So, score so far; 2/10. How can it get out of the mess? Quietly put the refranchising process on hold and work on a plan for a coherent structure for the industry but for goodness’ sake do not reveal that is what you are doing. Then, after the election and the Cullen report has come out, launch it as a new plan for the railways for the 21st century, having carefully lubricated all the changes with large amounts of cash.
The train operators
Secondly there are the train operators. Oh dear, again. The key issue has been information or, rather, lack of it. Some operators just seem to have given up. While it is great that there is now a national rail website which connects with all the operators, the information is often out of date or just wrong. This happened to me on a Saturday a couple of weeks ago when I tried to get the Thameslink from London to Brighton. The timetable on the site bore no relation to the one that was operating.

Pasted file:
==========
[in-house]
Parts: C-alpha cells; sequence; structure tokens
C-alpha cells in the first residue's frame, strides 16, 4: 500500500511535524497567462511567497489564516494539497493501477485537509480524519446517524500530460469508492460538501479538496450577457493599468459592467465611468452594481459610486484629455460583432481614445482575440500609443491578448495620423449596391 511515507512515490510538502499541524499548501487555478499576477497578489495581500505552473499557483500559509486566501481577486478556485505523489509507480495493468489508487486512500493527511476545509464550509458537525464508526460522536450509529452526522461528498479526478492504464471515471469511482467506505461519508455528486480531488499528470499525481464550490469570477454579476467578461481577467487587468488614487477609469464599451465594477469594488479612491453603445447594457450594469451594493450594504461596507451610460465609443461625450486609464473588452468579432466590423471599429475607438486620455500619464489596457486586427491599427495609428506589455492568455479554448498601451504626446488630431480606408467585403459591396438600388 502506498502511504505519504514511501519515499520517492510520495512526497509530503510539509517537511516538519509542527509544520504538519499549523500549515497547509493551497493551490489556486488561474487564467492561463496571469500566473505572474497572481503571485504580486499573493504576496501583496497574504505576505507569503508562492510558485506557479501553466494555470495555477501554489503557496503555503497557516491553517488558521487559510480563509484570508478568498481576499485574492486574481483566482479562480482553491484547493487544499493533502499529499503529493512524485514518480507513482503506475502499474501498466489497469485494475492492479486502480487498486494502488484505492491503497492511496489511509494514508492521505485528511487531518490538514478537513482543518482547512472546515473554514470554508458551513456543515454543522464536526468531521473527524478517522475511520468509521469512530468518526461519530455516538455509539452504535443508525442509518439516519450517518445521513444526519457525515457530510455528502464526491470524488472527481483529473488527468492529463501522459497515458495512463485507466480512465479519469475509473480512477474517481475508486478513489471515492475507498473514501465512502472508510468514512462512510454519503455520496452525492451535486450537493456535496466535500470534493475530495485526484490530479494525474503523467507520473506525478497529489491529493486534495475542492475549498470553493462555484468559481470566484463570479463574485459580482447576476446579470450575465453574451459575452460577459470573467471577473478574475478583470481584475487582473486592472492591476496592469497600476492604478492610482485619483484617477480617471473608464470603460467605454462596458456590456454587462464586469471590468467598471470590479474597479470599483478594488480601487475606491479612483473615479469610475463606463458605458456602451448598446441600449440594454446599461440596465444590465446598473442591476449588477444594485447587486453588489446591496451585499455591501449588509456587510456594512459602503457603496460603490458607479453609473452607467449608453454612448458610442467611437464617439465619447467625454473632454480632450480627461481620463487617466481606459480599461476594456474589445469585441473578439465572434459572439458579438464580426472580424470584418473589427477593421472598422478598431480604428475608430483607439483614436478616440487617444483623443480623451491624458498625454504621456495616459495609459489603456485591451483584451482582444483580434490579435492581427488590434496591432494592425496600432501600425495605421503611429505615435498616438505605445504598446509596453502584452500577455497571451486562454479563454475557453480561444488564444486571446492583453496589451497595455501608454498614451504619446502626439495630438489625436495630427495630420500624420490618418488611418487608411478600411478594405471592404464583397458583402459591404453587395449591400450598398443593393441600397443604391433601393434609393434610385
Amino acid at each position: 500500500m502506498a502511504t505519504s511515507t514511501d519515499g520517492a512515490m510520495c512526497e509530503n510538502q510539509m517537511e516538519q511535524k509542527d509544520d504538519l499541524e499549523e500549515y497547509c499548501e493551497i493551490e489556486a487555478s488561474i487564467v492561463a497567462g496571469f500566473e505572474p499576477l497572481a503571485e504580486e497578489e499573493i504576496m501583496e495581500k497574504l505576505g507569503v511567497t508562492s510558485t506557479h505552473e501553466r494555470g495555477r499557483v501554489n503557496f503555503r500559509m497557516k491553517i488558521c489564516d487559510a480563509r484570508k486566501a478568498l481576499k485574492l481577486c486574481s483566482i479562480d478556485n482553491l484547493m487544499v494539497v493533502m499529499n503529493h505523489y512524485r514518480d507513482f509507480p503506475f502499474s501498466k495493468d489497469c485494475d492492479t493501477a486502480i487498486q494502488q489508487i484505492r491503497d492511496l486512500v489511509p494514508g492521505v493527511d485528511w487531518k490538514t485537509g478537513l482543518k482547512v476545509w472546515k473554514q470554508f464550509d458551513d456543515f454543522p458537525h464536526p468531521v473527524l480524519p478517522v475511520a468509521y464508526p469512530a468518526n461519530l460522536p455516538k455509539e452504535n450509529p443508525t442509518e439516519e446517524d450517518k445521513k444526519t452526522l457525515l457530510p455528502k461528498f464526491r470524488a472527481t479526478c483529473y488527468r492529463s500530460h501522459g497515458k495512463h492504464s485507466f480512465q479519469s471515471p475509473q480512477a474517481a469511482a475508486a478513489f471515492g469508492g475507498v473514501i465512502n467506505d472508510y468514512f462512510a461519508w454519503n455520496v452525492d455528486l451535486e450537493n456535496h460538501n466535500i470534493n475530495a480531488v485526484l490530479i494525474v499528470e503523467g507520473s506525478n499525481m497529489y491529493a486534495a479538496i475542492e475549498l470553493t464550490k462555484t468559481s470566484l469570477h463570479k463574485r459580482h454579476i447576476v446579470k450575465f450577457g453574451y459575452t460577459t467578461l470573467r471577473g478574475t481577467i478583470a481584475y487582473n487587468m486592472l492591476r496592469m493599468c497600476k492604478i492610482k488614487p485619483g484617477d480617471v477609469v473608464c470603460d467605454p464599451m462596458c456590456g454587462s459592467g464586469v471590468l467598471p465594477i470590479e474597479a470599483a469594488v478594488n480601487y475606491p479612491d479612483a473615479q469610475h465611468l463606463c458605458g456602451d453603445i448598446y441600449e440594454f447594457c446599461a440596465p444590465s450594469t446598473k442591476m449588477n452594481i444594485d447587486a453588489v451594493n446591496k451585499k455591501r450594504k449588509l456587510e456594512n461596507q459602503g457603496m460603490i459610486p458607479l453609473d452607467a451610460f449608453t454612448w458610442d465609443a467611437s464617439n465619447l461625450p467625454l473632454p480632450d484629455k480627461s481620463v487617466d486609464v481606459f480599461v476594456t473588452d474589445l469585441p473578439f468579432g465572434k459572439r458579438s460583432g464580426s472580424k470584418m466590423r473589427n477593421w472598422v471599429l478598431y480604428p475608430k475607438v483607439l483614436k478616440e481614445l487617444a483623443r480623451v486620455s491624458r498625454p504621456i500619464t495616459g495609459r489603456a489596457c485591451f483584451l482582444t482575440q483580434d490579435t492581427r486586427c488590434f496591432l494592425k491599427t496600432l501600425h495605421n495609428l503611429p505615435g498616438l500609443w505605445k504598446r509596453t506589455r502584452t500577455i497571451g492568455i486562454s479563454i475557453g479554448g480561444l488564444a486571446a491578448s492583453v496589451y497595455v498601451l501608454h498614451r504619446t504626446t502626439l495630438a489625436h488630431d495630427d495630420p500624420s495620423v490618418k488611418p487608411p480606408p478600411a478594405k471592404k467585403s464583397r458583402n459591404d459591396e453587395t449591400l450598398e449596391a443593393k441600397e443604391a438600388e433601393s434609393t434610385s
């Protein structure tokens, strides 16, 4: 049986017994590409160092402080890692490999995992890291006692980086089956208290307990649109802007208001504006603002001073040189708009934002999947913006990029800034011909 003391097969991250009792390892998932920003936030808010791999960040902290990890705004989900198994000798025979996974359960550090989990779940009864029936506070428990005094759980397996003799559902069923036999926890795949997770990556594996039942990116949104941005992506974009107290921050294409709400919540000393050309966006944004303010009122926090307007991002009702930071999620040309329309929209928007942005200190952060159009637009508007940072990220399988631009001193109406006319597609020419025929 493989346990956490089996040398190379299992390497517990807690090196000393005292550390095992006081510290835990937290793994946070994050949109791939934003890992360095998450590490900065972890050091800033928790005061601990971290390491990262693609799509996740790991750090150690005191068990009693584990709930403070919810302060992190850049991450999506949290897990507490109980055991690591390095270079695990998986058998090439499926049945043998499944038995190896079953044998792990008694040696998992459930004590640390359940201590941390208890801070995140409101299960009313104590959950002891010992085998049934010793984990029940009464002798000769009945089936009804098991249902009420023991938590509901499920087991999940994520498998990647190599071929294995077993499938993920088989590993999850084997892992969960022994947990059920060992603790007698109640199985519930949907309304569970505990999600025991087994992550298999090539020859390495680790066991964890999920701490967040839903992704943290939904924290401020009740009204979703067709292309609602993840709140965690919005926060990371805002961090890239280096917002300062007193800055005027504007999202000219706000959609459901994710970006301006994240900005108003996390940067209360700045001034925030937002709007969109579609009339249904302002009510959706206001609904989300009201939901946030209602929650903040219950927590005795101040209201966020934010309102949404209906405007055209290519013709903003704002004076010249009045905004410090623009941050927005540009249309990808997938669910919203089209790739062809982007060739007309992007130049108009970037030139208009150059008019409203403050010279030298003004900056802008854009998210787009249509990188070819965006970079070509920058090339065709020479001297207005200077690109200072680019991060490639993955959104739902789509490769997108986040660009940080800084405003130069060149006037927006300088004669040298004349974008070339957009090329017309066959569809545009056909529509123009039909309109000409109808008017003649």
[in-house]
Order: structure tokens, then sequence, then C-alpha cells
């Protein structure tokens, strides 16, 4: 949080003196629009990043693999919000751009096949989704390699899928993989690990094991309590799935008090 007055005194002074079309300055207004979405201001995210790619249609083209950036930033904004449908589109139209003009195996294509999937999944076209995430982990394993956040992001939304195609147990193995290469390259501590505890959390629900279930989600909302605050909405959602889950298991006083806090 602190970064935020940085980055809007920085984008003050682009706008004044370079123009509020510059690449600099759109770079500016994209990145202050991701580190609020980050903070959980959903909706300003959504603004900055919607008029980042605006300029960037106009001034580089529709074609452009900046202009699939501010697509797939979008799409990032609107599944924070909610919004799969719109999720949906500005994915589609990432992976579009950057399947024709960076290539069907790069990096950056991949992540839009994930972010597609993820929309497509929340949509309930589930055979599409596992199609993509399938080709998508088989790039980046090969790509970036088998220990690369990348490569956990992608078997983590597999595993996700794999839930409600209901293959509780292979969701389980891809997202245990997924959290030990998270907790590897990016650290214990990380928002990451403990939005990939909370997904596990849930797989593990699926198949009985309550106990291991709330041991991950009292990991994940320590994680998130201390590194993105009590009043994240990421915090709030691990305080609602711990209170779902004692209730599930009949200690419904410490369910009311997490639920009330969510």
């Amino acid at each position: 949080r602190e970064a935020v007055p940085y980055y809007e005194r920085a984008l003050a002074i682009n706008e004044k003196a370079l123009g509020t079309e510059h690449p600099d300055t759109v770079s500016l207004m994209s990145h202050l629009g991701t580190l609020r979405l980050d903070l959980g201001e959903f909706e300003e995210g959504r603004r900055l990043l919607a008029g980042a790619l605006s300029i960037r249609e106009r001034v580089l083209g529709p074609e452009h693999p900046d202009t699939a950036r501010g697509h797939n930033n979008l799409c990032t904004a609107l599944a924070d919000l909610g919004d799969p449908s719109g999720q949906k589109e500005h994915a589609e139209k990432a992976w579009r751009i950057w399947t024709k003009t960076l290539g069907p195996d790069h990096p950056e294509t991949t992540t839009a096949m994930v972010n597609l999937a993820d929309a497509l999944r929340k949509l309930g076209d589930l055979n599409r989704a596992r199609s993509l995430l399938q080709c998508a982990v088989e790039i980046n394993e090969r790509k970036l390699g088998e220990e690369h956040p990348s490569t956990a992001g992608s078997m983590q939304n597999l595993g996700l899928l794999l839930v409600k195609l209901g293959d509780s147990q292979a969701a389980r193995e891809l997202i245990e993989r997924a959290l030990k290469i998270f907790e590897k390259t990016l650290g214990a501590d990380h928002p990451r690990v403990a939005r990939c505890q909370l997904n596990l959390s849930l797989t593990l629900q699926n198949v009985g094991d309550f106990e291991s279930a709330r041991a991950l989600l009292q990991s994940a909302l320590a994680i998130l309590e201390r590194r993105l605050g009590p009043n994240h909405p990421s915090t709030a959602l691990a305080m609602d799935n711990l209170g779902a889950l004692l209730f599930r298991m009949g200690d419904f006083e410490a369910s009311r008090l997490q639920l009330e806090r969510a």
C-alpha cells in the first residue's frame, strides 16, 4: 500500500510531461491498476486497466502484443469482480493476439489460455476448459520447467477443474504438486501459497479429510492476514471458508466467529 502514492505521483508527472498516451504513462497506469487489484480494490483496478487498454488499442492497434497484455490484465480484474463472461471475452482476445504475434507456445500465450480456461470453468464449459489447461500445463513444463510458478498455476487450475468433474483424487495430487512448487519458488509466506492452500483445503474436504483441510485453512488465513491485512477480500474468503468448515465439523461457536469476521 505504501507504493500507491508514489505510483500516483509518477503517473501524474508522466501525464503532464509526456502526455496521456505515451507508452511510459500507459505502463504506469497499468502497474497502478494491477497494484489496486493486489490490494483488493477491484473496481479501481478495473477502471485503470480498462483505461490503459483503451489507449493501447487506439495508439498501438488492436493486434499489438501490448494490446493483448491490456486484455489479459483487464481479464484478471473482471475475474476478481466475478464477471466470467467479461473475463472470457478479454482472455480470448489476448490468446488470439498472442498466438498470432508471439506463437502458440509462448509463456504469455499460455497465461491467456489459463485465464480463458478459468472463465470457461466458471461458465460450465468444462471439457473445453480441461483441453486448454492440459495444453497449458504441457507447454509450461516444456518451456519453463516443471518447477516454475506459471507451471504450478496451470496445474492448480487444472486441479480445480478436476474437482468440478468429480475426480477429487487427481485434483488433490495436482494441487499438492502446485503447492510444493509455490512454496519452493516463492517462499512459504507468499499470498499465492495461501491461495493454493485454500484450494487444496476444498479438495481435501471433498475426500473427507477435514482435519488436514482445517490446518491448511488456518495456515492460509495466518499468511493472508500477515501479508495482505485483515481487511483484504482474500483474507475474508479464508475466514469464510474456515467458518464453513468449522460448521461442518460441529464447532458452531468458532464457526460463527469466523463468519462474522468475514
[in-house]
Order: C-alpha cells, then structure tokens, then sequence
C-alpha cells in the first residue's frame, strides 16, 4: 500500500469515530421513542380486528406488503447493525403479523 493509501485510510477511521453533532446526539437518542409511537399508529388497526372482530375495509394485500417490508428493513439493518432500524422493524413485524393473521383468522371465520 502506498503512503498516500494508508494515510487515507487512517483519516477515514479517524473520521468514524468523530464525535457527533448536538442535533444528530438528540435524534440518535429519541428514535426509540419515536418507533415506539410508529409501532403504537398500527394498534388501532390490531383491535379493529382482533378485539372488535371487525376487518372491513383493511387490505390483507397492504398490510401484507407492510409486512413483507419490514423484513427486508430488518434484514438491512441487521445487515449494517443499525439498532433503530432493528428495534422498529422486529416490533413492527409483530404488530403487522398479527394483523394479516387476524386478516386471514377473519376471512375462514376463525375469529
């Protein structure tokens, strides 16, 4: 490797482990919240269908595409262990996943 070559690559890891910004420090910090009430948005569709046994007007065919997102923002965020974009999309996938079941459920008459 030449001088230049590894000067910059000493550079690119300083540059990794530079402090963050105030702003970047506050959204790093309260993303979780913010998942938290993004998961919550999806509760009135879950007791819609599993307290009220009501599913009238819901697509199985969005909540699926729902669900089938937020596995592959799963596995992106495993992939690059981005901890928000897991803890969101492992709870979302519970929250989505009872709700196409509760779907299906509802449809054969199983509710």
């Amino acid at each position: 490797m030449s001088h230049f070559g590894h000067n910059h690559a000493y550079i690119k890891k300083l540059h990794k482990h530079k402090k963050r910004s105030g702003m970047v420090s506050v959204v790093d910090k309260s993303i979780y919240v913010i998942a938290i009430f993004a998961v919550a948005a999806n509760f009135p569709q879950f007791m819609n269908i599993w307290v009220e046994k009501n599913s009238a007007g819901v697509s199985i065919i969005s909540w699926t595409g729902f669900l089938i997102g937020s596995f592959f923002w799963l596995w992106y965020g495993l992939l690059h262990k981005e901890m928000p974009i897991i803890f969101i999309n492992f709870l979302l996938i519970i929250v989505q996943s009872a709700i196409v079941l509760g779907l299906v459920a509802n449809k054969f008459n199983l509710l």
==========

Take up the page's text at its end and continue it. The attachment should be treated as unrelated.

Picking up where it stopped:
I know life has not exactly been easy for the operators but the crisis has exposed the narrowness of their focus and their failure to co-ordinate their response. The operators will have a very hard task in winning back customers because of their failings during the crisis. While there have been encouraging reports of passengers being provided with taxis, the overall response has not been good, with many instances of replacement bus services not even being used. “Make your own way there” is not the best advertisement for the industry.